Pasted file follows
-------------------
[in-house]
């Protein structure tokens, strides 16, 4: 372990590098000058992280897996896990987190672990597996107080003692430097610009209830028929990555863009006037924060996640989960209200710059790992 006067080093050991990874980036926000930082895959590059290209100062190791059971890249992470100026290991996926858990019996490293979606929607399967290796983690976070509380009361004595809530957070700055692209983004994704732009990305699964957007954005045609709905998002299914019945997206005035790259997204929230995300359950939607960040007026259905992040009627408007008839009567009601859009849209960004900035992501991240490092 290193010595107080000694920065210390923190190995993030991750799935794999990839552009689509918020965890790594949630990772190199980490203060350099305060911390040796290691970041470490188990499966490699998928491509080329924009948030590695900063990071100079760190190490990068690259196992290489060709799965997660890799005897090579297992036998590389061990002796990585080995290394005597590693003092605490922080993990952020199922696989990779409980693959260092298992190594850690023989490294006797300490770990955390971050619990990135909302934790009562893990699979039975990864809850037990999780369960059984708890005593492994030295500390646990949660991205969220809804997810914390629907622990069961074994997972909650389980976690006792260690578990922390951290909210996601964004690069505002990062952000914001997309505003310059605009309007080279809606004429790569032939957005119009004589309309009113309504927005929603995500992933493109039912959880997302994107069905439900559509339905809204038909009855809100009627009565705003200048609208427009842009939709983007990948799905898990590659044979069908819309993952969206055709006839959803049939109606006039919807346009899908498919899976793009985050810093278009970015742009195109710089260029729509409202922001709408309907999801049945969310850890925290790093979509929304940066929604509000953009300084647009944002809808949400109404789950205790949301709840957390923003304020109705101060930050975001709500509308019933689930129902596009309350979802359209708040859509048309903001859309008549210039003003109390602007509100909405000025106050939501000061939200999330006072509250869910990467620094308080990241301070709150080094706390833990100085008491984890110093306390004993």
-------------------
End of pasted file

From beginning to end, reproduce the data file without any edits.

[in-house]
């Protein structure tokens, strides 16, 4: 372990590098000058992280897996896990987190672990597996107080003692430097610009209830028929990555863009006037924060996640989960209200710059790992 006067080093050991990874980036926000930082895959590059290209100062190791059971890249992470100026290991996926858990019996490293979606929607399967290796983690976070509380009361004595809530957070700055692209983004994704732009990305699964957007954005045609709905998002299914019945997206005035790259997204929230995300359950939607960040007026259905992040009627408007008839009567009601859009849209960004900035992501991240490092 290193010595107080000694920065210390923190190995993030991750799935794999990839552009689509918020965890790594949630990772190199980490203060350099305060911390040796290691970041470490188990499966490699998928491509080329924009948030590695900063990071100079760190190490990068690259196992290489060709799965997660890799005897090579297992036998590389061990002796990585080995290394005597590693003092605490922080993990952020199922696989990779409980693959260092298992190594850690023989490294006797300490770990955390971050619990990135909302934790009562893990699979039975990864809850037990999780369960059984708890005593492994030295500390646990949660991205969220809804997810914390629907622990069961074994997972909650389980976690006792260690578990922390951290909210996601964004690069505002990062952000914001997309505003310059605009309007080279809606004429790569032939957005119009004589309309009113309504927005929603995500992933493109039912959880997302994107069905439900559509339905809204038909009855809100009627009565705003200048609208427009842009939709983007990948799905898990590659044979069908819309993952969206055709006839959803049939109606006039919807346009899908498919899976793009985050810093278009970015742009195109710089260029729509409202922001709408309907999801049945969310850890925290790093979509929304940066929604509000953009300084647009944002809808949400109404789950205790949301709840957390923003304020109705101060930050975001709500509308019933689930129902596009309350979802359209708040859509048309903001859309008549210039003003109390602007509100909405000025106050939501000061939200999330006072509250869910990467620094308080990241301070709150080094706390833990100085008491984890110093306390004993």